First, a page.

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Old 05-31-2011, 05:48 PM   #21
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Although it means more ingredients, I like to use equal parts of chicken and beef stock. Personally I am also a sherry fan, and I like my soup onions to be Spanish. I also like to broil the soup until the cheese caramelizes. They crocks are a pain to clean after... Having a very high onion to broth ratio is key. Don't think "Wow that's way to many onions" Cook and cook and cook them down to that deep amber color. Also don't cut them thin. You can easily reduce a large onion to the size of a golf ball, so size accordingly.
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Old 06-01-2011, 04:14 AM   #22
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thanks very much, everyone, for some great tips and ideas.

i will have some pork bones available to me this week as i'm making a full tray of pulled pork for a cub scout picnic on friday. i wonder if i could roast the bones to make pork stock, and utilize some of the fat to help carmelize the onions? whaddya think?

or should i stick with beef and maybe some chicken stock, store bought.
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Old 06-01-2011, 08:37 AM   #23
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Oh yum. Use the pork bones and add some beef stock for color later. Delish!
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Old 06-01-2011, 11:30 AM   #24
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I don't see anything wrong with a pork enriched French Onion Soup!
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Old 06-04-2011, 06:34 PM   #25
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Many people and restaurants use bacon (or unsmoked lardons) for the fat in which the onions are reduced. Just about any meat roasted with onions for a long time develops an amazingly savory flavor. Pork would be no exception I'm sure. Pork, onions, apples, and most cheeses go extraordinarily well together! You might try my recommended Calvados or Hard Cider with this!

Considering that this is Onion soup, the stock used should really be a secondary role to the deeply reduced and caramelized star anyways.
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Old 06-05-2011, 01:52 AM   #26
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thanks alix, fee, and nicholas. i've reserved the bones, a jointed pair from a picnic, and a blade from the butt.

how long should i roast the bones before making the stock with mirepoix?

also, i have a nice hunk of skin from the picnic shoulder. besides chicharrones or deep fried rinds, what else can i do with a pork skin that's been effectively steamed or braised in a crock pot for 4 hours?
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Old 06-05-2011, 02:24 AM   #27
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Originally Posted by buckytom View Post
thanks alix, fee, and nicholas. i've reserved the bones, a jointed pair from a picnic, and a blade from the butt.

how long should i roast the bones before making the stock with mirepoix?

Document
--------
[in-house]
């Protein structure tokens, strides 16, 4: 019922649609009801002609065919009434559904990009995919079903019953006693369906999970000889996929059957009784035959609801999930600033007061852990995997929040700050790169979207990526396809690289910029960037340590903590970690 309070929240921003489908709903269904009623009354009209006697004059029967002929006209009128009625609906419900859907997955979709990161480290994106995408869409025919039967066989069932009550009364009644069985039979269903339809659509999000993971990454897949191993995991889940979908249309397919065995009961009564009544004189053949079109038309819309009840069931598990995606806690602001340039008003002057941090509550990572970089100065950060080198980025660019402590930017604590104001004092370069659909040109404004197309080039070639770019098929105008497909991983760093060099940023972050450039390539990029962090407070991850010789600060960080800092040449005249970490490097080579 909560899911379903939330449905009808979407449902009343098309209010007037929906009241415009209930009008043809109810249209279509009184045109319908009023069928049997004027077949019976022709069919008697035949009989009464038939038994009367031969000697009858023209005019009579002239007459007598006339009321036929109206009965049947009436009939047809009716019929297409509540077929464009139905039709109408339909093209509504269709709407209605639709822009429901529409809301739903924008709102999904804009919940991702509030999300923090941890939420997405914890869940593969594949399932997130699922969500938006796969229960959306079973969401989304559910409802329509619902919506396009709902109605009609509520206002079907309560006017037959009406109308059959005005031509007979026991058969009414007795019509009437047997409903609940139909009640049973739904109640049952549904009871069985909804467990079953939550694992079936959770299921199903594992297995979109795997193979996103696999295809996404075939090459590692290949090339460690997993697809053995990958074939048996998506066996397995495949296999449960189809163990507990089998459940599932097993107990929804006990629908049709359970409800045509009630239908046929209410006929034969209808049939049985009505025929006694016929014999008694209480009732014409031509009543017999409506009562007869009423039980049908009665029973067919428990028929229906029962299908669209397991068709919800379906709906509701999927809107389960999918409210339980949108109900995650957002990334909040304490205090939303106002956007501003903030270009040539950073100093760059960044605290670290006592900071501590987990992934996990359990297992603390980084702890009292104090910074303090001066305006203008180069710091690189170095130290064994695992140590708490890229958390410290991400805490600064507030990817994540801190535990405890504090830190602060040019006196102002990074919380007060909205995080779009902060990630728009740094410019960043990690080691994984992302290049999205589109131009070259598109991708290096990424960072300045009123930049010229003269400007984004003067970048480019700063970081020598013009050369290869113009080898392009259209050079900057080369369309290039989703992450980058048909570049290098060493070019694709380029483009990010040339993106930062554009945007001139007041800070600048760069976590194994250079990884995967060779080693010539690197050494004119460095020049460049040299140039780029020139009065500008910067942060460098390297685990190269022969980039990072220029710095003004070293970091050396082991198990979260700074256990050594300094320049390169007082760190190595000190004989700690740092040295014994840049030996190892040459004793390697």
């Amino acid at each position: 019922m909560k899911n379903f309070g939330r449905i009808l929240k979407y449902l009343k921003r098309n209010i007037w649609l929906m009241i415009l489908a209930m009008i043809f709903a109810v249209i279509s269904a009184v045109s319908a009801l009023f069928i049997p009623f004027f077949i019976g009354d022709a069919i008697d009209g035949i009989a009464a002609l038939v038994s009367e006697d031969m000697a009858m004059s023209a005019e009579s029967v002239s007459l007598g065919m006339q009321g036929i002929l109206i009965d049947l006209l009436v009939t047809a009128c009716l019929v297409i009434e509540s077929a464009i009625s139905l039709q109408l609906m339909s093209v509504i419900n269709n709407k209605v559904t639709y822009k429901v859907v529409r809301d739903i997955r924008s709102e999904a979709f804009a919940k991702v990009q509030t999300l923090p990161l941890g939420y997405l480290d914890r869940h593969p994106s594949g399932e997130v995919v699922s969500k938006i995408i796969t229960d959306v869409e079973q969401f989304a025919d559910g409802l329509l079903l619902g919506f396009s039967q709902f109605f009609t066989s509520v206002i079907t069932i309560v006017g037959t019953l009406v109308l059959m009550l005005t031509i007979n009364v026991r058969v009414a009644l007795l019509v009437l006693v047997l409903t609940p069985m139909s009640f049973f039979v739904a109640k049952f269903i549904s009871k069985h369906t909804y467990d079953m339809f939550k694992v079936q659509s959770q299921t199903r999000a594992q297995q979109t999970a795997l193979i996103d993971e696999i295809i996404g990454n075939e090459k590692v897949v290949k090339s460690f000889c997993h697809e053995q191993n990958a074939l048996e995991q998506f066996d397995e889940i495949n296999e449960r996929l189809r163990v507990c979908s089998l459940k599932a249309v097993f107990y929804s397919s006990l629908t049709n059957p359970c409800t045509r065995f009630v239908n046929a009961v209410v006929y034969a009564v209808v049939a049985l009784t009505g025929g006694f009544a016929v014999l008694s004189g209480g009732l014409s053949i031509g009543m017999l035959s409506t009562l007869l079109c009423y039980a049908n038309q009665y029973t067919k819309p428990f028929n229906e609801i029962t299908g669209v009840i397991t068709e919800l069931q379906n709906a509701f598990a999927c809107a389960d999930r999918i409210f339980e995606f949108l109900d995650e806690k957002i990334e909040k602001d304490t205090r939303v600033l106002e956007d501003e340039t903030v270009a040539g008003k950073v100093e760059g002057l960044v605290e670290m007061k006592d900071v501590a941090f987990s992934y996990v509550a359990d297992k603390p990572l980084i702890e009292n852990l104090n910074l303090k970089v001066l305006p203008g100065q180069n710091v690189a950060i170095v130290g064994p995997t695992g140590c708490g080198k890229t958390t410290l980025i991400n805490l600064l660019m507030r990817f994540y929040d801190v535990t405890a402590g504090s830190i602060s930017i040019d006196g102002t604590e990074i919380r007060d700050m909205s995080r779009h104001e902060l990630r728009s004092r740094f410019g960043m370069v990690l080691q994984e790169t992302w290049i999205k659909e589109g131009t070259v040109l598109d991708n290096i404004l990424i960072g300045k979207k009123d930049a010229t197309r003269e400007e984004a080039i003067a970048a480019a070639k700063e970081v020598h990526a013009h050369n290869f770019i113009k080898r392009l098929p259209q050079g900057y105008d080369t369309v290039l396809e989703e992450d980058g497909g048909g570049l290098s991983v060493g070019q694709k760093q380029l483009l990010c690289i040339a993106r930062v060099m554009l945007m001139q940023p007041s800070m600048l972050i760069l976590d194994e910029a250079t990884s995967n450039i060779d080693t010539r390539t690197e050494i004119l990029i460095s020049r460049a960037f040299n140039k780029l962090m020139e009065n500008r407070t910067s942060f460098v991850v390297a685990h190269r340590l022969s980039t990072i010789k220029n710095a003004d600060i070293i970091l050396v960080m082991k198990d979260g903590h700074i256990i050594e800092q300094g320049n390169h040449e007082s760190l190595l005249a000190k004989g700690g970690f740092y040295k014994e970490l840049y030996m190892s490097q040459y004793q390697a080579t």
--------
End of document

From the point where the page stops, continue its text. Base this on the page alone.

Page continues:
also, i have a nice hunk of skin from the picnic shoulder. besides chicharrones or deep fried rinds, what else can i do with a pork skin that's been effectively steamed or braised in a crock pot for 4 hours?
I usually roast bones on a bed of sliced onions and when they start getting some good color, about an hour, I scrape it all into a stock pot, being sure to get all the yummy brown off the bottom of the pan and into that pot.

Personally, I'd be skimming of the fatty part of the skin and munching the softened skin...it the main reason I own a pressure cooker and buy ham hocks...
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Old 06-05-2011, 02:42 AM   #28
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thanks, pf.
most of the fat has been cooked away.

you chew on skin? i've seen some asian recipes for long simmered pig skin soup, but no thanks.

the only skin i'll nibble is on the nape of a woman's long neck, under her hair.

hey, where's my wingman?

without bolas, it just sounds creepy, lol.
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Old 06-05-2011, 02:55 AM   #29
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Originally Posted by buckytom View Post
thanks, pf.
most of the fat has been cooked away.

you chew on skin? i've seen some asian recipes for long simmered pig skin soup, but no thanks.

the only skin i'll nibble is on the nape of a woman's long neck, under her hair.

hey, where's my wingman?

without bolas, it just sounds creepy, lol.
I knew it would sound gross...but I do love it, quite tasty. I mean you deep fry it for pork rinds and eat it, when it's buttery soft, it's nice to eat, too!

Yes, I don't think I will talk about neck nibbling...
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onion, recipe, soup

ISO French Onion Soup recipe, TNT please. lately, we've gone to a few restaurants that all claim to have the best french onion soup around. i love french onion soup, so i often order it when it's on a menu, especially with such lofty claims. all were not kidding! we've had some really good french onion soups recently, so i thought i should give it a go at home. the best two so far were at big daddy's bbq in bartonsville, pennsylvania, and at the iron horse restaurant in westwood, n.j.. does anyone have a tnt recipe for their french onion soup? i was thinking of starting on the stove (to carmelize the onions) and finishing in a crock pot if possible. tia. :chef: 3 stars 1 reviews
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